When it was Kane Williamson's turn to bat against South Africa in the second innings of the Wellington Test in March, nothing was expected of him. New Zealand were 1 for 2, chasing an improbable 389 and facing likely defeat.
He was on 7 when his time at the crease seemed to have run its course. He slashed Dale Steyn to point but the umpires could not determine whether the catch was cleanly taken. He survived.
He was still on 7 when he edged Steyn to first slip and it fell short. He survived again but looked every much the child his boyish face makes him out to be.
He had moved to 9 Steyn when struck him where it hurts, cracked his box and drew tears from his eyes. Bravely, he survived a third time.
Williamson was dropped twice more before he found the confidence to reel out his high-elbow drive. But once the first one flowed off his bat with a silken touch he was a different player.
By the end of match, Williamson could truly say he had become a man. His unbeaten 102 saved the Test and some face for New Zealand. It also helped him take the next step in his career.
Before that, Williamson was just a talented youngster who had debuted with a century and faded slightly. After it, Williamson had shown he had something none of New Zealand's other batsmen could muster properly - guts. They are going to need all of his on their tour of South Africa.
New Zealand have only one senior batsman in their top six - Brendon McCullum - and he carries the additional responsibility of captaining the Test side for the first time and opening the batting. While Martin Guptill and Dean Brownlie are exciting in their own regard, they have failed to consistently inspire the kind of confidence that makes bowlers nervous.
Williamson might, especially as he seems to have made some progress since the last time he faced South Africa. Does he think he has grown? "Do you mean in height," he joked. Of course not. He knows that. "It's always good to make improvement and learn as you go along," is all he would really say about it but his numbers suggest slightly differently.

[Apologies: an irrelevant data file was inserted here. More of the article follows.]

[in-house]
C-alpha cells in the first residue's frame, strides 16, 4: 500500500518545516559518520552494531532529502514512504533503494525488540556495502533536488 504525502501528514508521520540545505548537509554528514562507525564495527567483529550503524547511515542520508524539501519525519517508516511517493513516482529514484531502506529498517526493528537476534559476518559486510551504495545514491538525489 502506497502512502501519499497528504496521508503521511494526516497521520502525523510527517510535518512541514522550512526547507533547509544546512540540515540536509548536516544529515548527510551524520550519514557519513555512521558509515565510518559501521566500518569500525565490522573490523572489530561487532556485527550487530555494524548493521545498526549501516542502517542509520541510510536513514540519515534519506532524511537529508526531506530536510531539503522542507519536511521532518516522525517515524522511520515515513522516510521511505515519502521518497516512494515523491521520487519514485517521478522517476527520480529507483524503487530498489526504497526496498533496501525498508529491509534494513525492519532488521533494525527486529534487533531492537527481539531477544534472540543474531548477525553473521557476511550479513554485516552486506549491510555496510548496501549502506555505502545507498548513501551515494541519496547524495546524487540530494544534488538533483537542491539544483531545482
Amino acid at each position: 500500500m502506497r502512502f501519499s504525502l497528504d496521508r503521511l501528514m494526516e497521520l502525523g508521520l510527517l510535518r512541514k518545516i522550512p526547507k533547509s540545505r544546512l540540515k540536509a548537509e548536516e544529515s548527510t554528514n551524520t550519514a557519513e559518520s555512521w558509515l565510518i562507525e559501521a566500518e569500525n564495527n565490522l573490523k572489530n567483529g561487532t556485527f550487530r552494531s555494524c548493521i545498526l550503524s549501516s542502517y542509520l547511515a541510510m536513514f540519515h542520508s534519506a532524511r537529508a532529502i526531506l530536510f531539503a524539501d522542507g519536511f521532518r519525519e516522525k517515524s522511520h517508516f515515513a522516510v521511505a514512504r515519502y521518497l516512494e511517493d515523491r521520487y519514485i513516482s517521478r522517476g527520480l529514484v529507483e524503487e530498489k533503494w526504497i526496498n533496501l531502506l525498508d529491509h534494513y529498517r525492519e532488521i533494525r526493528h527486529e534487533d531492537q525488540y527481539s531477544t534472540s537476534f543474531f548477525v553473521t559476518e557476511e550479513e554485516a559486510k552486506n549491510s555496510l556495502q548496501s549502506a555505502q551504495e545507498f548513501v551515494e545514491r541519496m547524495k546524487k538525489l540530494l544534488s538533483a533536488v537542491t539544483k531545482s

His highest score to date was achieved just over a month ago during New Zealand's victory in Colombo. Williamson's 135 was a major factor in that game and showed he has what it takes to play a role when it matters. McCullum hopes that will continue.
"We're really hopeful he is going to have a big series," McCullum said. "We know that he stood tall for us in that last match back home when he scored that match-saving hundred against South Africa and we are hopeful that he will continue to grow in this series as well."
For a young man, that may add a significant amount of pressure but Williamson is taking it in his stride. "It is always great to play a fierce opposition," he said during preparations in the three-day match in Paarl where he scored 59. On a flat pitch there, Williamson looked assured but said he won't read too much into his score because he expects different conditions and a much more hostile attack in the Tests.
"There's really not much in this surface and we should get more bounce and carry in the Tests so it may take a little longer to adjust to that," he said. Patience is one of his obvious character traits, as is quiet confidence and he knows he will need both against South Africa. "Their attack is definitely the best I have ever come up against and it's going to need a step up in level but hopefully the experience that I've gained can help me push onwards.
Williamson also does not think he will have to do it alone even though New Zealand's batting appears thin and there are few obvious candidates to help him defy South Africa. "It's going to be important for each batsmen to contribute heavily," he said in response to whether the feels he will need to do more in the middle order in the absence of Ross Taylor.
Maybe he would simply prefer to keep his thoughts on the additional responsibility he will be given to himself, as he grapples with how he is going to approach it. The raw truth is that Williamson is just going to have to get used to being relied on more and even if he does not want to talk about it, he will have to accept it.
After this tour, New Zealand have home and away series against England where they will again need a batting line-up that can withstand a high-quality attack. And after that doubtless there will be another challenge. Having even captained New Zealand in a one-day series, Williamson must know he has been earmarked as a future leader, with and without bat in hand.
McCullum confirmed the standing Williamson has. "Hopefully he will occupy that No.3 spot so for another decade or so," he said. "He has got a lot of cricket intelligence for a young guy, he is popular member amongst the squad and he works hard on his game. He ticks a lot of boxes and he has clearly got some skills as well." In the next two Tests, South Africa will see some of it.